Test-driven development (TDD) is a (relatively) modern software development technique; and embedded systems inevitably lag behind the cutting-edge. Nevertheless, there's nothing special about embedded systems that negates the advantages this strategy can bring to a team.
A Brief Overview of TDD
This article doesn't set out to provide an in-depth treatment of TDD itself. With that said, it may be helpful to lay out an overview of the methodology involved.
Briefly, TDD can be said to follow a cycle:
Write A Test. This provides a definition for the new functionality to add to the system.
Run tests. At this point, it's important to see the test fail. If it does not, it could indicate:
- Failure to properly integrate the test into the test harness
- An improperly written test
- A test for functionality that already exists
In any of these cases, the test should be re-written until it fails.
Write code to pass test. Critically, this should only be the code required to pass the test at hand. Further functionality should be added as the tests for that functionality are added.
Run tests. If tests pass, continue. If not, continue making incremental changes until they do.
Refactor. Clean up the code, put functionality in the correct location, eliminate duplication.
Repeat. That is, write a new test for the next atom of functionality.
In this way, test cases always keep pace with production code. Additionally, it forces a developer to first think about how her software will be used, rather than how it will be implemented.
Challenges in the Embedded Environment
The primary issue faced with trying to use a tight workflow with automated testing in an embedded environment is one of integration. Nearly every platform will have its own library of software resources, of varying degrees of quality, and various styles of interfaces.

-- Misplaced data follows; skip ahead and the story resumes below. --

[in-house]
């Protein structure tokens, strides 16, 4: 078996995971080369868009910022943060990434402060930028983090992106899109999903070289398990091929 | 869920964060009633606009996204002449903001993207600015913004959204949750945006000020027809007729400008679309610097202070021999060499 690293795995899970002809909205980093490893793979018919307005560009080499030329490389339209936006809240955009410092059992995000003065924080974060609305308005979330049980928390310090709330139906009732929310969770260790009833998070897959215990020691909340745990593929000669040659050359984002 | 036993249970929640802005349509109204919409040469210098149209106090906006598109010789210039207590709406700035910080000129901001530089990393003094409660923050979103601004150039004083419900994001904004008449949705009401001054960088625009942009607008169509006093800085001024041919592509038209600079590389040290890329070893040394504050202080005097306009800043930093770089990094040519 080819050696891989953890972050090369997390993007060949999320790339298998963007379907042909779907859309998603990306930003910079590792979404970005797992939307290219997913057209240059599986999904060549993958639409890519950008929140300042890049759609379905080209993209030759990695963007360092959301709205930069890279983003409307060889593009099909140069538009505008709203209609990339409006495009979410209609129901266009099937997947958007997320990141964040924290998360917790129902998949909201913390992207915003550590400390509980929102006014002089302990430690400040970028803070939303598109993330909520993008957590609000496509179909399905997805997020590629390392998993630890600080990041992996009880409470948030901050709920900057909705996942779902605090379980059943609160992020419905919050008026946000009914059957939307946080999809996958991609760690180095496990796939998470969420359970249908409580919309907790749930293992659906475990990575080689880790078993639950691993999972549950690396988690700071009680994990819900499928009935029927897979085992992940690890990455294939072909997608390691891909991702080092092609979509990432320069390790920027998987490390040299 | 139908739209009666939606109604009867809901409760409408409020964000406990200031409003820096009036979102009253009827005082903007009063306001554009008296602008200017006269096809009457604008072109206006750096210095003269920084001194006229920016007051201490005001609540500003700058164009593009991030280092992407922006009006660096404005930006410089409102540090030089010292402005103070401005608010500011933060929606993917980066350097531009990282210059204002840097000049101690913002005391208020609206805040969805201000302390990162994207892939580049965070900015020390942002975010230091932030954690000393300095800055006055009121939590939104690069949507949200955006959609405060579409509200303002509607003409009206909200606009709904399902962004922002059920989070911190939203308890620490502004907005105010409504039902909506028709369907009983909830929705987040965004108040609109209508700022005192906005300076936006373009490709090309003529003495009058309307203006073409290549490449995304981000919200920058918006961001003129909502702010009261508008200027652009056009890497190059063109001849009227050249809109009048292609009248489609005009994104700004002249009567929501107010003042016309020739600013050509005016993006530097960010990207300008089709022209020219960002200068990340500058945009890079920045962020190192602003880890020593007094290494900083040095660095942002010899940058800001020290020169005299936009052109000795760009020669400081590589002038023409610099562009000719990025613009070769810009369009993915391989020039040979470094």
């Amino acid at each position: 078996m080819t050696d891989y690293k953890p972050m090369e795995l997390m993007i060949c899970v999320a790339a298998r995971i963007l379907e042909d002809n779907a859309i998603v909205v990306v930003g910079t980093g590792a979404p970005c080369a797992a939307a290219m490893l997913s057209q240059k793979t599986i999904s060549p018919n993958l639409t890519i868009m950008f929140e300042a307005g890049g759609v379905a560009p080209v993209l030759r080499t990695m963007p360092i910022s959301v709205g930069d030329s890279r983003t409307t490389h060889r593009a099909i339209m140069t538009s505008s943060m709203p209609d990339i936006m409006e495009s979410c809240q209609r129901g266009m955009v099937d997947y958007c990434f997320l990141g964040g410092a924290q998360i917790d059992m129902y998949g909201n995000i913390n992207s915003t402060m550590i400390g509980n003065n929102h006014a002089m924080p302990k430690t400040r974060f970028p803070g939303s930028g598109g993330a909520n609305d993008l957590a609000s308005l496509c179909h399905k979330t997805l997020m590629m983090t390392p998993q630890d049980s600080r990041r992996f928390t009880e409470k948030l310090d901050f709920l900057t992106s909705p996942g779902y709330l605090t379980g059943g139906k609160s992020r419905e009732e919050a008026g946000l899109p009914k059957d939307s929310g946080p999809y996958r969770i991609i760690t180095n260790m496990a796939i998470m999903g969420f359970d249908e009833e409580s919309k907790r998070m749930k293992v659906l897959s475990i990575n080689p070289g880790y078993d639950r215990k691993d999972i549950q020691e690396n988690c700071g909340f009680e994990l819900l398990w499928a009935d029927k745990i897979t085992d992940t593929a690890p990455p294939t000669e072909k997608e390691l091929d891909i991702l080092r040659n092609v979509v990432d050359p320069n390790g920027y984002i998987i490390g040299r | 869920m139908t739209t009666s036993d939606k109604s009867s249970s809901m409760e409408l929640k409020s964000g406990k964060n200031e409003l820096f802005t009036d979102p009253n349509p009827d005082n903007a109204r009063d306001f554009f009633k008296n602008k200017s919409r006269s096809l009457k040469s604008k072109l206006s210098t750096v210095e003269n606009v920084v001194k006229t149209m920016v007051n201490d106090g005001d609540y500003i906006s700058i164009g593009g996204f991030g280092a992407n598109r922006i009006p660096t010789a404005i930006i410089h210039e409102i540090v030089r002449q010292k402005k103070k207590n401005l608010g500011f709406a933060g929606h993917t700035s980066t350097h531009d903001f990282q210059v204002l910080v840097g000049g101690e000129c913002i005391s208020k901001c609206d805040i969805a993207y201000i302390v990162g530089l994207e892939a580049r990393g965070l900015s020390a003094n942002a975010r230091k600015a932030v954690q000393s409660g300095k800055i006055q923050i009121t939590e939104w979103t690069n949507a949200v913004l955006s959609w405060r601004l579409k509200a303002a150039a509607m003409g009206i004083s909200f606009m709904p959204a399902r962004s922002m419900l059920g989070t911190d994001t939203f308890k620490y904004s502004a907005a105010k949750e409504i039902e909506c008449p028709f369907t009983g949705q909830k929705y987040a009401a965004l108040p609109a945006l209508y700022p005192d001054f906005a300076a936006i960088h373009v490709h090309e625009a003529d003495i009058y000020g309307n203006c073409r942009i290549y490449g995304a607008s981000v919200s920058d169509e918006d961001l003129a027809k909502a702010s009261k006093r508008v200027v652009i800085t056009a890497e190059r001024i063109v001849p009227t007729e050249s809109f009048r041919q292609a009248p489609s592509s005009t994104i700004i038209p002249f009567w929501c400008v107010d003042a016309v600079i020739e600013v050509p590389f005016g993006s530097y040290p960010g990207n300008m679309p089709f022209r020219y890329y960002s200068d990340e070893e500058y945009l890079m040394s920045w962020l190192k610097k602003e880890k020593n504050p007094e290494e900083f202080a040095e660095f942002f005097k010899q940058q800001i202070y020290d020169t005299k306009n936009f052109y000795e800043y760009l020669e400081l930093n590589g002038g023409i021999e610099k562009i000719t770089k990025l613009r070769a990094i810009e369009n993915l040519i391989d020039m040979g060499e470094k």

Furthermore, the C language is nearly ubiquitous in the embedded world. One will sometimes encounter C++, but almost never anything higher-level. There are various advantages to this—C excels at direct hardware interaction and low-level optimization—but for the purposes of testing, it's another stumbling block.
Almost by definition, an embedded application runs on an esoteric hardware platform—the binary will not run on your native development system. Even if it were compiled natively, it would probably be trying to write to and read from hardcoded (likely restricted) memory addresses, where a peripheral exists on the actual microcontroller.
After this list of challenges (which, by the way, is by no means exhaustive), you might be wondering: why bother in the first place? I don't present this simply as a rhetorical tool—it reflects my own doubts as I began to learn about TDD specifically and automated testing in particular.
The primary factor that pushed me over the edge was the increasing complexity of the applications I was developing. With this complexity came subtle, difficult-to-diagnose bugs—ones which in some cases cost weeks of developer time to track down, reproduce, and repair. TDD is not a silver bullet, but I can name several times when a seemingly simplistic test would have caught an error which instead made it to a field deployment, and cost time and money to diagnose.
This blog post is the first in a series. Later posts will deal with specific solutions to test harness integration, workflow, and unique challenges from the embedded world.